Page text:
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Rare cancers

Cancers occurring in low patient numbers which collectively amount to one-third of all cancer diagnoses and half of cancer-related deaths

Rare cancers are defined as having fewer than six diagnoses per 100,000 people. While this figure is small, there are hundreds of cancers that fall into this category, many of which have high mortality rates. Together, these cancers have a significant impact on the community’s health, occurring across all age groups and accounting for one in two cancer deaths.

Rare cancers affect many different parts of the body, from the brain and central nervous system to the connective tissue and blood. Sadly, because fewer patients are diagnosed with these cancers, limited resources have been invested to develop diagnostic tools and treatments.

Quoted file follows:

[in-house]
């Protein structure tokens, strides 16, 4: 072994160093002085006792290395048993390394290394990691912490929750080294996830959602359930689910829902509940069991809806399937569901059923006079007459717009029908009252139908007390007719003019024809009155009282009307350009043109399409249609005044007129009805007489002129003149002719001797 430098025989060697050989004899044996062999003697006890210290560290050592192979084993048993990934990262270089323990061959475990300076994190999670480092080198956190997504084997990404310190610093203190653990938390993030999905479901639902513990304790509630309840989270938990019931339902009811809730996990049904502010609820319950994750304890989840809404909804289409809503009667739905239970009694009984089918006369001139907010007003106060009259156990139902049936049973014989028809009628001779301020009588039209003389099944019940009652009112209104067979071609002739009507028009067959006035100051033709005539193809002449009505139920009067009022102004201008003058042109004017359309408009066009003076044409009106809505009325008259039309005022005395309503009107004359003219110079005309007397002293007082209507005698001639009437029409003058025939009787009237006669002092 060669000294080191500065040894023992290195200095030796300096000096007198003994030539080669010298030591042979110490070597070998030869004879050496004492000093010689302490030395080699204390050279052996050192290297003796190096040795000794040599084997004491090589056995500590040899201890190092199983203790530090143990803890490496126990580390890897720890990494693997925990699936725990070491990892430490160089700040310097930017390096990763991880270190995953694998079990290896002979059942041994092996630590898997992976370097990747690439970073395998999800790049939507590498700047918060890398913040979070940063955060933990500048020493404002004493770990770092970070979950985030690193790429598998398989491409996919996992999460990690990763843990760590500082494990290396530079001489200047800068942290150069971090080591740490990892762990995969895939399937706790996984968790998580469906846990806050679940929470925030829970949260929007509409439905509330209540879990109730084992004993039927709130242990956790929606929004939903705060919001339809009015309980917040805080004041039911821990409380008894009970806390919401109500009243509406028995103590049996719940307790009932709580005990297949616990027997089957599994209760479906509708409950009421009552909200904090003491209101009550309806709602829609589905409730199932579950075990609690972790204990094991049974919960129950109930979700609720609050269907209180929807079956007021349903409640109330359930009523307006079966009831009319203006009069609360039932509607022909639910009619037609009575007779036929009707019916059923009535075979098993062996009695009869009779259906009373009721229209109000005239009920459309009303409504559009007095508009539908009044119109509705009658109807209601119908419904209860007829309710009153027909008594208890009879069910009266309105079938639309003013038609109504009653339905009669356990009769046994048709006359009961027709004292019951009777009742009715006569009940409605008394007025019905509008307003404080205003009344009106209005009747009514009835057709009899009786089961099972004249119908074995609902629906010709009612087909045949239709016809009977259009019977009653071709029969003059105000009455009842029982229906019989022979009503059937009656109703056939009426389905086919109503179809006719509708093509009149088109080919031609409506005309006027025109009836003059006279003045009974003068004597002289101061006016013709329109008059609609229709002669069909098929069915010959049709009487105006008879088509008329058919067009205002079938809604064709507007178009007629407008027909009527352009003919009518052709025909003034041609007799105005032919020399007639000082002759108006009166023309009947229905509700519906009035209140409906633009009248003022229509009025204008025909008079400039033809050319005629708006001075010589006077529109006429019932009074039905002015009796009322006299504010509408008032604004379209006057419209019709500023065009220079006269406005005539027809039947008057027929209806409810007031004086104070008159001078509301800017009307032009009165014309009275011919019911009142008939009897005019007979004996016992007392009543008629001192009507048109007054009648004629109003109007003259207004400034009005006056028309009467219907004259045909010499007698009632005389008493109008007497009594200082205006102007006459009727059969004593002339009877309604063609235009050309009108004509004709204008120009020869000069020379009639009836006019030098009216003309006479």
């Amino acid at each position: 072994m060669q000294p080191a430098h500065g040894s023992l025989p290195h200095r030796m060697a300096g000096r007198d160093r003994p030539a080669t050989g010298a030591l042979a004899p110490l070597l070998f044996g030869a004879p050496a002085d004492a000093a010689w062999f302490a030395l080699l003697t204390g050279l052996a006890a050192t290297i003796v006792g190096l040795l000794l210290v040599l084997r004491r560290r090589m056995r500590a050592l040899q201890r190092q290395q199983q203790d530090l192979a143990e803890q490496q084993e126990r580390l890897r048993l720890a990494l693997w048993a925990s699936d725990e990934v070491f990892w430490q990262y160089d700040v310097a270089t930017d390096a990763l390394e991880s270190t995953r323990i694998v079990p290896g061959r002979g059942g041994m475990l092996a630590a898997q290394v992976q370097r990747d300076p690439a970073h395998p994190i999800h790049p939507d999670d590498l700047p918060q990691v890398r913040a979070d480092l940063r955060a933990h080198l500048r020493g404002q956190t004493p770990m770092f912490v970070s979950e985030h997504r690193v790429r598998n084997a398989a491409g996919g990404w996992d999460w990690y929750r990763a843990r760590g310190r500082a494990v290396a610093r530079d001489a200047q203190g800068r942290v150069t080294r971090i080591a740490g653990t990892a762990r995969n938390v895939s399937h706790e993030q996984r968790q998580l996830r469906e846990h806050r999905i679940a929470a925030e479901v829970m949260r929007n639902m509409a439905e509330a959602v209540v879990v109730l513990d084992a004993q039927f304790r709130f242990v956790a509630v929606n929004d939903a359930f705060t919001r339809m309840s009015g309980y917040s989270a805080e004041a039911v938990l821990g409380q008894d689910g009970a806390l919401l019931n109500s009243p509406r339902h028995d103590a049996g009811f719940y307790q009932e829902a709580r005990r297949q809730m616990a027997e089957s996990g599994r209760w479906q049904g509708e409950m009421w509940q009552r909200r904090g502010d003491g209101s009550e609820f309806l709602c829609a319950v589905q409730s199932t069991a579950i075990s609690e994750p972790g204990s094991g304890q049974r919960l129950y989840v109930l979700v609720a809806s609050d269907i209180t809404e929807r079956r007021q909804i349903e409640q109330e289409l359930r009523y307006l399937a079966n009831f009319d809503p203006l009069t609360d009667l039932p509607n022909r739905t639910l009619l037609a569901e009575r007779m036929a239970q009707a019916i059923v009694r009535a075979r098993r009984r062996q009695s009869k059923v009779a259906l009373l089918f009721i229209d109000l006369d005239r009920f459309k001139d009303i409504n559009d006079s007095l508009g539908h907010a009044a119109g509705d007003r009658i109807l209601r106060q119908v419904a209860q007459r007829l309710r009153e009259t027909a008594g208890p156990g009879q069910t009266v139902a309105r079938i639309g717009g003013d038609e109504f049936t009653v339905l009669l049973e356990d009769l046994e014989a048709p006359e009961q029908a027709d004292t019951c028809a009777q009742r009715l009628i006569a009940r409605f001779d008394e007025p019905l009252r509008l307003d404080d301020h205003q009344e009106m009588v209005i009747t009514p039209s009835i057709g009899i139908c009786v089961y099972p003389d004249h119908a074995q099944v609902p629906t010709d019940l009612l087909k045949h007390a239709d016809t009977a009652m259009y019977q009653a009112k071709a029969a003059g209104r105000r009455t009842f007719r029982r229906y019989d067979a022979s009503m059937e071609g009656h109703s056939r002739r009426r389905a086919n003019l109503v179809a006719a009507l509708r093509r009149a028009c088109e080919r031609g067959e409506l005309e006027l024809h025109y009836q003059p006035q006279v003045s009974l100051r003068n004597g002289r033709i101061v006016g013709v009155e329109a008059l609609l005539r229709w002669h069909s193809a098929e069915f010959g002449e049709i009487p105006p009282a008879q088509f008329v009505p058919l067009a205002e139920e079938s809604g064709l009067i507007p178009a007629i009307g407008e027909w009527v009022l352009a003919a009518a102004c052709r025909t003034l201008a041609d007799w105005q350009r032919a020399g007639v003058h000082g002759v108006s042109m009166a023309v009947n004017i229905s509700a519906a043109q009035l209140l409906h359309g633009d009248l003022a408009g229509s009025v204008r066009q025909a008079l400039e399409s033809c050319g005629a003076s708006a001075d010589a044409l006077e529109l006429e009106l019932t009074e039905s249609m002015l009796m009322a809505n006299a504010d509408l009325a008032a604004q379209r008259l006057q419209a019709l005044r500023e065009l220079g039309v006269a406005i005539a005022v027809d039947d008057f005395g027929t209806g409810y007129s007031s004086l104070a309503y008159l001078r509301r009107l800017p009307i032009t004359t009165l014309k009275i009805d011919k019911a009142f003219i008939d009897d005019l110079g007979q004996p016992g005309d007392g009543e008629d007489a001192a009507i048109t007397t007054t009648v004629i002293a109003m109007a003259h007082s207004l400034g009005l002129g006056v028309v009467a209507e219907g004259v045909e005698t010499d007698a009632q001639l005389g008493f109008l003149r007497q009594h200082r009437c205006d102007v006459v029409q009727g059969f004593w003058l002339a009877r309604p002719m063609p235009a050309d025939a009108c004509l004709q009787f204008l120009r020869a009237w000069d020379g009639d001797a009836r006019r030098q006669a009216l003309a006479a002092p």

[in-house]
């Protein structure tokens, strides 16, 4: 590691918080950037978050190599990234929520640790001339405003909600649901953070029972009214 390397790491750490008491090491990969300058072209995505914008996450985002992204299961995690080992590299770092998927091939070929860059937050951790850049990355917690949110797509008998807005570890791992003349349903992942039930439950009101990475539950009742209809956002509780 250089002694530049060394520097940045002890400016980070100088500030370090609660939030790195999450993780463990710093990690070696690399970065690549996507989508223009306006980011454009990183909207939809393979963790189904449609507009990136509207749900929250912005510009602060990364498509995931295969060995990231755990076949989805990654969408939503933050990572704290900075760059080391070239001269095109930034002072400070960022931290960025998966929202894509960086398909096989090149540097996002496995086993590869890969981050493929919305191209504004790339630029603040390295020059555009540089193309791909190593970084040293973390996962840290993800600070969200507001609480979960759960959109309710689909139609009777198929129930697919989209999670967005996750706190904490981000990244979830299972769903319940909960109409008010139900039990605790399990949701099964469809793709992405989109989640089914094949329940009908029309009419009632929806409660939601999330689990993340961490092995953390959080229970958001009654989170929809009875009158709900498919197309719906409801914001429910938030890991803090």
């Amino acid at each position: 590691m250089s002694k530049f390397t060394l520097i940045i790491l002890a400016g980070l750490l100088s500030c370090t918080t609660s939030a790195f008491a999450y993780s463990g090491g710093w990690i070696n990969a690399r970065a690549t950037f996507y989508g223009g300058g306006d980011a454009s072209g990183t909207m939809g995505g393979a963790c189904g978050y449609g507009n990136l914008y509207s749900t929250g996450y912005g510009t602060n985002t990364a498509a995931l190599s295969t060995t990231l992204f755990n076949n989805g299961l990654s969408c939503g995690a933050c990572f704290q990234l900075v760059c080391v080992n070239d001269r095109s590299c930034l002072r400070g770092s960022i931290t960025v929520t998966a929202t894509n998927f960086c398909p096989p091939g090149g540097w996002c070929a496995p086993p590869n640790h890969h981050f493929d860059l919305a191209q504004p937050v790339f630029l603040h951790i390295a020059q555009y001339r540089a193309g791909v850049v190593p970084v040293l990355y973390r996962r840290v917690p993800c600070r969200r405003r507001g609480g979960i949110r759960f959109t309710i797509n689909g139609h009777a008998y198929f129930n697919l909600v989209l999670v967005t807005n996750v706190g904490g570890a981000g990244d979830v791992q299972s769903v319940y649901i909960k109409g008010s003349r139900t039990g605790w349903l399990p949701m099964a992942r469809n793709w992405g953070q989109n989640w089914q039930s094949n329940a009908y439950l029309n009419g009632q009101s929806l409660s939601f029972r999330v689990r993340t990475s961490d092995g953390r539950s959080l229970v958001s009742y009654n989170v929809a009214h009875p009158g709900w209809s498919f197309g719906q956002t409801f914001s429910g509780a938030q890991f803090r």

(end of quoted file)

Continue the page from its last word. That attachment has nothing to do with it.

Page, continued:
For more information about rare cancers, visit Rare Cancers Australia.

Rare cancer research at Garvan

Garvan’s research into less common, high-mortality cancers is diverse, focusing on translating basic scientific discoveries into the clinic. It includes using genomic screening to treat patients with rare cancer based on the individual genetic variation of their tumours, rather than on the location of the tumours in their body. Through an innovative clinical trial called Molecular Screening and Therapeutics, or MoST, our researchers are evaluating the effectiveness of new treatments for patients with high-mortality cancers and investigating new biomarkers that can predict which patients will benefit from these treatments.